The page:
St. Patrick's Day, one of my favorite holidays, even if it's not a holiday observed here. Well, my favorite holiday of all is Halloween, and that's not observed here either, but that has never stopped me, has it? I'd be delighted to write to you about St. Patrick's Day and how much I love it, and how I like to prepare for it (except that this year I realized only after I was in the car, on the way to the office, clad all in maroon, not in green. I did change later on to green, so not all was lost!), but what drives me to the keyboard of my netbook is something else entirely. Today I felt insulted by a sexist comment.
It all happened during lunch time. At the office we have a microwave for our area, in which all of us heat our food, and then proceed to go wherever we choose to go to eat. I normally don't eat with my coworkers because when I eat with someone is a friend of mine from days past, and when I'm not, I take the opportunity to have some moments with a book. I'm currently reading "Chesapeake 1880", which has great parts and others rather poorly done. Anyway, as sometimes happen, when I went to heat my meal someone's meal was already in the microwave. No biggie, I put my food in the queue and then went to the bathroom, expecting for the microwave to be free when I was done. Indeed the program had ended when I came back, but the owner of the food contained had not removed the food. I opened the oven to remove it and place it on top of the microwave, but the damned thing was too hot to hold. I did try but it was too hot and I knew I wouldn't be able to touch it. So I asked who the owner of the container was, so that person would remove the scalding container. The owner wasn't far from there - could have actually removed the container in time, since he was in distance to hear the beep.
"Here," he said handing me some paper napkins "take it out."
"No," I said moving out of the way "it's too hot for me to touch."
And here comes The Comment. My coworker actually said: "Too hot? You are a woman! You should be used to! I bet your mother-"
I didn't let him continue.
"I'm a person like anyone else, and I resist heat just like any other person."
"You are a woman," he insisted "what kind of woman are you? Sure your mother could handle that!" (He has never seen my mother, nor has ever heard of her, mind you.)
Honestly, I found the comment insulting, the sheer idea that just because I'm a woman I should be trained for the kitchen, unlike my male counterparts, who need not to deal with any kitchen task, nor need to be trained to endure heat on the hands. I did tell him that his comment was sexist and I found it insulting, with those words, the words "sexist" and "insulting" included in the message, and he simply insisted, as if he were right in his assertion and my being insulted were nothing but some stupid words from an ignorant woman who forgets where is her place in society. I deigned him not to any more of my attention.
Now, I'd like to make something clear: I'm not being picky or delicate, my not being fighty or radical-feminist, I'm being honest, and I am entitled to feel insulted when someone thinks that just because I happen to have been born female I'm less or different by default from my male counterparts regarding anything other than my particular function in the reproductive scheme. First and foremost, I'm a person. The 4% of my chromosomes do not define me entirely. The fact that - reproductively speaking, I'm a "life carrier" instead of a "life impregnator" do not define me. I'm a person, a mind, a soul a spirit, and my body, its shape, its form, its age, its gender are but the vessel my mind uses to move around the world. Yes, quite a great vessel, which I love, and comes with a lot of perks, like senses and sensations and all sorts of things to experiment with, but neither of those qualities are what makes me, me. I'm not automatically happier because I'm a brunet, I'm not automatically a sharp shooter because my eyes are dark. I'm not smarter because I'm not too tall, I'm not automatically temperamental because my skin is Creole or I'm half Latin. I don't automatically know how to handle babies because I'm a woman. I do not automatically know how to cook because I'm a woman. No, I'm who and what I am because I'm a person and I've grown into who I am through a sequence of choices based on what I've lived and what I've learned from my experiences. Not because I'm a woman, or Christian, or half-Hungarian or 5-foot-4.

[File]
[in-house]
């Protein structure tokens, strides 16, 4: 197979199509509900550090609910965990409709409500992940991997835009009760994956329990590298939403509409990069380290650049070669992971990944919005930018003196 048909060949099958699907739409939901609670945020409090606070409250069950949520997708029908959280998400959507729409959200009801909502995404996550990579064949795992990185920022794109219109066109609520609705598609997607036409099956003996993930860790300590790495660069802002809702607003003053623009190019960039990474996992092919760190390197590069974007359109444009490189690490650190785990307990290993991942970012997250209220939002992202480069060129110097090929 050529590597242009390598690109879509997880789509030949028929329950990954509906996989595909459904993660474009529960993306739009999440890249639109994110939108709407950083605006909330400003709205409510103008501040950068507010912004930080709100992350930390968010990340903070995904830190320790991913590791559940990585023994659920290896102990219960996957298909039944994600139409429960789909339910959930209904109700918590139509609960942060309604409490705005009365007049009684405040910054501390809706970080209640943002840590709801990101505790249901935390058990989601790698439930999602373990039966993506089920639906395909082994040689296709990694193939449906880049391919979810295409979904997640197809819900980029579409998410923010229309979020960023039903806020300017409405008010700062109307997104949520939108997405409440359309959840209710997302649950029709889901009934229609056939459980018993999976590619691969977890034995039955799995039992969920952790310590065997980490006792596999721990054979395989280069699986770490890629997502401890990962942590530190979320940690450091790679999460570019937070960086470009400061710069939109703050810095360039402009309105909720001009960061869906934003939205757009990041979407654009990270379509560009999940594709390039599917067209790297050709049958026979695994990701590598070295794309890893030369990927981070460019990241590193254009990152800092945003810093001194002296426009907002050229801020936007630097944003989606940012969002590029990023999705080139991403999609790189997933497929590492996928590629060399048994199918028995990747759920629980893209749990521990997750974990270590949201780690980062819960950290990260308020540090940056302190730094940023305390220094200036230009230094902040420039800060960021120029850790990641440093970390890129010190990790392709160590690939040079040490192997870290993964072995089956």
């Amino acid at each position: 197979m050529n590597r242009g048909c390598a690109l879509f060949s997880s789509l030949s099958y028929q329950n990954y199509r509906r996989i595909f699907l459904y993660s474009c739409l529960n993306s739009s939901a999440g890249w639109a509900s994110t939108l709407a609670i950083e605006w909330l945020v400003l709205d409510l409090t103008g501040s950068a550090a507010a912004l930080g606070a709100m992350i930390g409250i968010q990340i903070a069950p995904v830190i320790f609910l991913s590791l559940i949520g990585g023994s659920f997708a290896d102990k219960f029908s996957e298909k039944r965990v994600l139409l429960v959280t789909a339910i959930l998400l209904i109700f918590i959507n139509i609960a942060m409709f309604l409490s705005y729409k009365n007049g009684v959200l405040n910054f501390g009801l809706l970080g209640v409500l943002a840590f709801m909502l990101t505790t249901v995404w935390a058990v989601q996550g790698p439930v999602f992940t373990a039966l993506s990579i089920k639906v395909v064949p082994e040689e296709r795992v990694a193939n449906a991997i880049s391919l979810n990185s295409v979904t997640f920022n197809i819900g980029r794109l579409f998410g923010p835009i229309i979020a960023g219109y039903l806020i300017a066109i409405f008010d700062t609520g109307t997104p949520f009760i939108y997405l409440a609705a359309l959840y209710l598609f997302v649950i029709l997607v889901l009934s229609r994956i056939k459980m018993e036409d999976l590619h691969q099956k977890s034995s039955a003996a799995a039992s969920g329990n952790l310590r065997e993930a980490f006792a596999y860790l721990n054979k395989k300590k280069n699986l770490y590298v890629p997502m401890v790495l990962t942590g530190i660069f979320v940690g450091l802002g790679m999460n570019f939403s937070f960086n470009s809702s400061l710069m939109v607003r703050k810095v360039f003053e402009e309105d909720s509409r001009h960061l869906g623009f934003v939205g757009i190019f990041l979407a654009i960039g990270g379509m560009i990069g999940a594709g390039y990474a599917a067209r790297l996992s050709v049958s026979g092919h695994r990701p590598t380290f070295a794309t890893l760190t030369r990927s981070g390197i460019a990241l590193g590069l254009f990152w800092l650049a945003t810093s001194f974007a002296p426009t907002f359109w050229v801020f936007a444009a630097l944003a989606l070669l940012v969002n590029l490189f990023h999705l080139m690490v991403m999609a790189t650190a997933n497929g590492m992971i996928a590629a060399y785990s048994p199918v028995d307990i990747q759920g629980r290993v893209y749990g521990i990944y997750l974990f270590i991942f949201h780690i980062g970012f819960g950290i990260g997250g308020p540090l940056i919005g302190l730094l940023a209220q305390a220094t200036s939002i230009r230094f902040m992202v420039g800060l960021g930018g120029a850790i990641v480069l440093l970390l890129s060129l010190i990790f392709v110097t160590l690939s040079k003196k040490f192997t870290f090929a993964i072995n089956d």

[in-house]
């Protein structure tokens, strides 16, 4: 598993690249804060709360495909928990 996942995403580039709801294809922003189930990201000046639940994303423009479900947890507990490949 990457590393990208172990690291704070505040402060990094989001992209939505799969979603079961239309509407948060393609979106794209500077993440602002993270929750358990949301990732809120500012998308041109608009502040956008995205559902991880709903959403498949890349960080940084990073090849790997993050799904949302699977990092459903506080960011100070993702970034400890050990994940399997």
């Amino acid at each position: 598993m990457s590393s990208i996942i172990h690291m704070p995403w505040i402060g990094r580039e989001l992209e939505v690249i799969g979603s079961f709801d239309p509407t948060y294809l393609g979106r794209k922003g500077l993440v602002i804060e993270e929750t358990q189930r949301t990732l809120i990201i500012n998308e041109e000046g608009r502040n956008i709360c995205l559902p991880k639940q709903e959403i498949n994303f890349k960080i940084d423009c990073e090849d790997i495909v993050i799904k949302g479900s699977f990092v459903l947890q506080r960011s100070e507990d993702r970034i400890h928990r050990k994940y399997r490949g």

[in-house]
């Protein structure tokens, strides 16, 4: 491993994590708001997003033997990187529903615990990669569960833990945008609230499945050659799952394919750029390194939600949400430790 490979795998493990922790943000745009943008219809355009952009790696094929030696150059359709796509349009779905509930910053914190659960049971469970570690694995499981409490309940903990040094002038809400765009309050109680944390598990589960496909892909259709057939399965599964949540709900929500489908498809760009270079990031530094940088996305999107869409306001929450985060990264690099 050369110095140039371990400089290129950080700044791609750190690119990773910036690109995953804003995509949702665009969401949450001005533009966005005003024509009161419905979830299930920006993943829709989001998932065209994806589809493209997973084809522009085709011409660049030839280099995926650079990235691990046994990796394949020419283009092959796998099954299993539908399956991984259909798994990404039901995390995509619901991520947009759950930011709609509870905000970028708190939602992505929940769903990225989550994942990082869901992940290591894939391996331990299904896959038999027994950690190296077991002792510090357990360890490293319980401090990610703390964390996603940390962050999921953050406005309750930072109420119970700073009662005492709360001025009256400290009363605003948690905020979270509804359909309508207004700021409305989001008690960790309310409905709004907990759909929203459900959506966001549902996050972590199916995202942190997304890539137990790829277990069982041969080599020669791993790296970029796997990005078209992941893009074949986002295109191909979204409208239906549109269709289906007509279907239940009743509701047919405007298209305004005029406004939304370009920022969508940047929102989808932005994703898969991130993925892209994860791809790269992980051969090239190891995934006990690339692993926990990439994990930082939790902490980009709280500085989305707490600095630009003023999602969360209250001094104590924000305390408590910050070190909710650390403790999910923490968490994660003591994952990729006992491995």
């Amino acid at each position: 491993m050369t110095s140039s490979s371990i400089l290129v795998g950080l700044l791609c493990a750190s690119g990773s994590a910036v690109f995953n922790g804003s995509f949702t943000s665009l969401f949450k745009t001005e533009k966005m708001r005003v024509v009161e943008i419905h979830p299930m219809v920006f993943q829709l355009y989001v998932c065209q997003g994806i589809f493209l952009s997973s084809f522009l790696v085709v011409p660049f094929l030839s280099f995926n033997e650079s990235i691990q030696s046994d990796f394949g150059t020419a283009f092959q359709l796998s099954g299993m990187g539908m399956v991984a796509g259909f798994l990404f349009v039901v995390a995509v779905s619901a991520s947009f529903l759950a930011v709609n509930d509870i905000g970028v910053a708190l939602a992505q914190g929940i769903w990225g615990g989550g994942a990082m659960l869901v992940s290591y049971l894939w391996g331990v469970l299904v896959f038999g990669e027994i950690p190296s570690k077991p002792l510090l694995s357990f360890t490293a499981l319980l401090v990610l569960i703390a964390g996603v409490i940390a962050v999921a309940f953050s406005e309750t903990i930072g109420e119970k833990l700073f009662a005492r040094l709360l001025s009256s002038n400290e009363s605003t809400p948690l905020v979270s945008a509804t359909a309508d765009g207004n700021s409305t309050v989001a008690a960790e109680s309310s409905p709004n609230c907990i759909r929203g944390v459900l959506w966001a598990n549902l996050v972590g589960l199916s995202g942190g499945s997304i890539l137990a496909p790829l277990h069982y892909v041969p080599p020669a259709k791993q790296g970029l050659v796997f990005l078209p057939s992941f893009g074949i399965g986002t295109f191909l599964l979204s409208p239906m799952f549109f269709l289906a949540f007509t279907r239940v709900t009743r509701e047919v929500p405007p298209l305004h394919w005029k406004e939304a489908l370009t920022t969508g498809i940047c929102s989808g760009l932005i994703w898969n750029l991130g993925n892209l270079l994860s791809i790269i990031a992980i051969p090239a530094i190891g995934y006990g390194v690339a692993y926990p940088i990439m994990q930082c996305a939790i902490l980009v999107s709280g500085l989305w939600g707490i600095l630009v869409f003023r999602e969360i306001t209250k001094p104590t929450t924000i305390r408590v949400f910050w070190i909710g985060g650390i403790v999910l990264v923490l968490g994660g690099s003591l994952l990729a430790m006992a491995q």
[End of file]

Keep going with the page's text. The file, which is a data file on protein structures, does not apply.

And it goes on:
I'm no different from any other person of the world. We are all different, but neither of us is this way or that way "because we have been born this or that". We are who we are because of our decisions, not because the fatalistic view some still ascribe to because for them it's much easier to imagine all the same, treat them the same, ignore them the same, instead of taking the time to know each person for whom they are, and understand that you can't box people up because of whatever a given chromosome has made them to be.
Let's stop generalizing, let's start knowing each other. Let's stop insulting, let's start understanding. We are not our chromosomes, we are not our ethnicity, we are not our religion, we are who we have chosen to be, and I've chosen to be a Person. Treat me so.